Hey y’all, just found out about this upcoming event, which looks very interesting and relevant to my own schemings. Not sure I’ll be able to make it, but wanted to share some ideas I’ve been working on, and gauge potential interest from others.
Some background info about me: After 20 years of front line food & ag work early in my life, I’ve been at Cornell’s Mann Library for another 20, engaged in a variety of outreach related activities, including support for a geospatial data repository (cugir.library.cornell.edu) and several other digital resources. I’ve also worked on outside projects over the years as a consultant and volunteer, including an experimental “Northeast Food Knowledge Ecosystem” initiative with @dornawcox, looking at ways we could more effectively link the data and information resources of Northeast food and ag groups together. Partly in response to the lessons learned from that and other projects, more recently I’ve been looking at how Land Grant institutions and libraries like mine can help do some of the heavy lifting needed to support such networked knowledge systems. That includes a yearlong “Land Grant Informatics” fellowship co-sponsored by the eXtension Foundation. I usually point people to this blog post as an introduction to that wide-ranging work (the extension site is currently having issues properly displaying formatted text and images, so referring to IA for now). I presented some of the ideas from this fellowship at the 2017 IC-FOODS conference, hosted by @mateolan and focused on creating an “internet of food”.
I’m now working on ideas for what I hope will eventually be a federated network of “FAIR food data hubs”, making ag and food related data and information resources more findable, accessible, interoperable and reusable. I’ve pasted some text from a draft one pager describing that below. My more immediate plan is to develop a proof of concept CKAN hub here in New York State initially, which will leverage its metadata harvesting capabilities to eventually support a federated network. I’d love to work with others on this and future iterations…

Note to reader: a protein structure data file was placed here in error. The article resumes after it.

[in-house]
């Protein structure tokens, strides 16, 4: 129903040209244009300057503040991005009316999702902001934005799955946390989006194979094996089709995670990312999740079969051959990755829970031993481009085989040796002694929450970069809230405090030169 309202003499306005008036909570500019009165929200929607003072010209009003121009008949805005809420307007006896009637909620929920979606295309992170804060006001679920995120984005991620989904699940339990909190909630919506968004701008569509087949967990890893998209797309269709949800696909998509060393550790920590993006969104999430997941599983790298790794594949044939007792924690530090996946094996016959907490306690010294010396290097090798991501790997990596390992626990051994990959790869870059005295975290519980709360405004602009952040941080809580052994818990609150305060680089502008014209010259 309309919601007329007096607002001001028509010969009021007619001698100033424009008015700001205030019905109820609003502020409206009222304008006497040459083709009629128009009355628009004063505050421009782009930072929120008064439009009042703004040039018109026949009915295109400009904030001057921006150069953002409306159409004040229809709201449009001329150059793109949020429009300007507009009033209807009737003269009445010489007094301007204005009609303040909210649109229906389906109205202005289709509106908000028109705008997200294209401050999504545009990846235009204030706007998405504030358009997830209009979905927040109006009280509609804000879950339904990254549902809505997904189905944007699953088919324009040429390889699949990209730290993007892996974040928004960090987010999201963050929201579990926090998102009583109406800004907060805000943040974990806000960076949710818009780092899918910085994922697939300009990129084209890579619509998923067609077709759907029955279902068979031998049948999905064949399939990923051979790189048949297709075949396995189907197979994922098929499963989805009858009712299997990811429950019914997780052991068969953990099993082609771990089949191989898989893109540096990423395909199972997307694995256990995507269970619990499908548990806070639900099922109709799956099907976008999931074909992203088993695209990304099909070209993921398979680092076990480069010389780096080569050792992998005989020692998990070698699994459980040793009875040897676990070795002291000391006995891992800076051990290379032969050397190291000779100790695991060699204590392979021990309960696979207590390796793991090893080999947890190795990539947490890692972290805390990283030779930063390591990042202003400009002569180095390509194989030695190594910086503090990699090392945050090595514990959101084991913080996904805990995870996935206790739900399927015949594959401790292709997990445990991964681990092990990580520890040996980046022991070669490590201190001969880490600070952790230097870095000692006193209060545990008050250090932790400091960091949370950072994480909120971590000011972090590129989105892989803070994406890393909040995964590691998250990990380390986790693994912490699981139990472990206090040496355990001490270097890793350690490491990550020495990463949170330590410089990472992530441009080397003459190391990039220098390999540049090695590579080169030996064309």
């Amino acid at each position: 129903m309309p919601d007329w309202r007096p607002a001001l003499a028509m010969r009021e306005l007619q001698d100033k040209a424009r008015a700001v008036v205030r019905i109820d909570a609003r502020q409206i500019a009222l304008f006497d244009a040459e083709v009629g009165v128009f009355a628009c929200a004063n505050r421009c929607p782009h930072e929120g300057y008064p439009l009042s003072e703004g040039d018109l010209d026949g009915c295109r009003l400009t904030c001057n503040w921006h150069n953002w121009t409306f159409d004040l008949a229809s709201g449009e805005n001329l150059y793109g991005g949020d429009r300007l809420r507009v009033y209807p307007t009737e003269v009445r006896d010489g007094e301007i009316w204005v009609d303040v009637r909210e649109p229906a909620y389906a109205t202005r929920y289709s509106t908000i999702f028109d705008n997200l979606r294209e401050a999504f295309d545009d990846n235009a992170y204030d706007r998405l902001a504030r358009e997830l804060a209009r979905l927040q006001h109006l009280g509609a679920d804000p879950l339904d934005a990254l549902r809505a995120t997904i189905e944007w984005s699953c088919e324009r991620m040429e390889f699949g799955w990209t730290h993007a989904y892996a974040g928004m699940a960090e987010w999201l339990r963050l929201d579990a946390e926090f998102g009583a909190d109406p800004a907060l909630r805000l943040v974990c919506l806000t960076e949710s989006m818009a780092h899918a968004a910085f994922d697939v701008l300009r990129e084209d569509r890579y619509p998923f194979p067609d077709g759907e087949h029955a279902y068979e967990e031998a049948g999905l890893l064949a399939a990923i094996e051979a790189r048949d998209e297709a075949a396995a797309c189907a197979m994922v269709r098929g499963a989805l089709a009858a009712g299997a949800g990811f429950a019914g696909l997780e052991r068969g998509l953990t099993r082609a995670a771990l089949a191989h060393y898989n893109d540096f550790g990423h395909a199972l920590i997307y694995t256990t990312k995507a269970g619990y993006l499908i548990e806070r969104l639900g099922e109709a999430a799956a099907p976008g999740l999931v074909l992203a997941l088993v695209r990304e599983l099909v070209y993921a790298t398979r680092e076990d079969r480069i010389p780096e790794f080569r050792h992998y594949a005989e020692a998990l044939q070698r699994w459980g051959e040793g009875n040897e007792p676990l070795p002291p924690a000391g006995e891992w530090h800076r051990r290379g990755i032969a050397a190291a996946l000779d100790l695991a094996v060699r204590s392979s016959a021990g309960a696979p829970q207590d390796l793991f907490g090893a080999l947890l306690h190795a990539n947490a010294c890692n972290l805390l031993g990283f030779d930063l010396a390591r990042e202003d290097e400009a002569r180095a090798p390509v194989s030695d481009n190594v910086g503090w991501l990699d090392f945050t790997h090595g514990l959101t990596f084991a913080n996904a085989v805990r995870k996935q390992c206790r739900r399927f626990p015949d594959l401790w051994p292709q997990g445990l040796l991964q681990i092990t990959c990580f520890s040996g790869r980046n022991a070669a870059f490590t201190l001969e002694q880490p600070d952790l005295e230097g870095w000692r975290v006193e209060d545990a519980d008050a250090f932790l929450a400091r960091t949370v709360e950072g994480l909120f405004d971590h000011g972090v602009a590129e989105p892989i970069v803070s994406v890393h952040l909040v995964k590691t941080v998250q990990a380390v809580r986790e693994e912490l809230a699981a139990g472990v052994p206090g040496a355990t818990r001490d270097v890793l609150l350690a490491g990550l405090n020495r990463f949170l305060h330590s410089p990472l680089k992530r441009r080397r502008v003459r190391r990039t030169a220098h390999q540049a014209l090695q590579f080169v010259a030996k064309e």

FAIR Food Resource Network Proposal (DRAFT)
Jeff Piestrak, email@example.com
There is increasing awareness that local and regional food systems represent an area of immense opportunity for community and regional development. The 2017 report from the Federal Reserve System and USDA, Harvesting Opportunity: The Power of Regional Food System Investments to Transform Communities, highlights growing mainstream recognition of this potential. It states:
Development of regional food systems not only contribute direct economic benefits to the community, but can also open the door for improved access to healthy food and other positive outcomes that could result in improved community health and a more productive workforce.
A key element of success in this work are asset-based community development strategies which help families, farms, communities and organizations identify, build, leverage and retain multiple forms of health and wealth, equitably, without diminishing future prospects. That includes individual, social, intellectual, financial, natural, cultural, built, and political “community capitals”.
Yet as our and others research has revealed, food systems researchers, learners, practitioners and stakeholders often face significant barriers in efficiently locating and effectively leveraging high quality data and information assets (intellectual capitals) in support of such food systems development work. Many are accessing information from an increasingly distributed array of sources, and may be overwhelmed with the diversity, complexity or reliability of those. Some are also creating, collecting, aggregating and transforming these for their own use with varying degrees of success and transparency, while duplicating efforts and potentially introducing errors.
In response to these challenges and the tremendous opportunities modern information and communications technology (ICT) and expertise offer in addressing them, we propose developing a publicly accessible FAIR Food Resource Network . This networked, socio-technical “open stack”, will link and leverage existing resources and expertise in support of locally grounded, globally connected agrifood systems learning and innovation , including “Farmer Research Networks”.
This informatics work will include engaging the resources and expertise of the existing network of Land Grant institutions, including LG universities & libraries, Ag Experiment Stations, and Cooperative Extension Systems, as well as community, state, federal and global partners (like GODAN). A federated network of FAIR Food Resource Hubs will make a variety of currently disparate agrifood systems related data and information more readily and freely Findable, Accessible, Interoperable and Repurposable (FAIR). Recognizing that the success of this distributed sociotechnical network will required development of social as well as technical capacities, considerable attention will be given to supporting “effective use” and co-design of this continuously evolving system, as well as the necessary governance structures.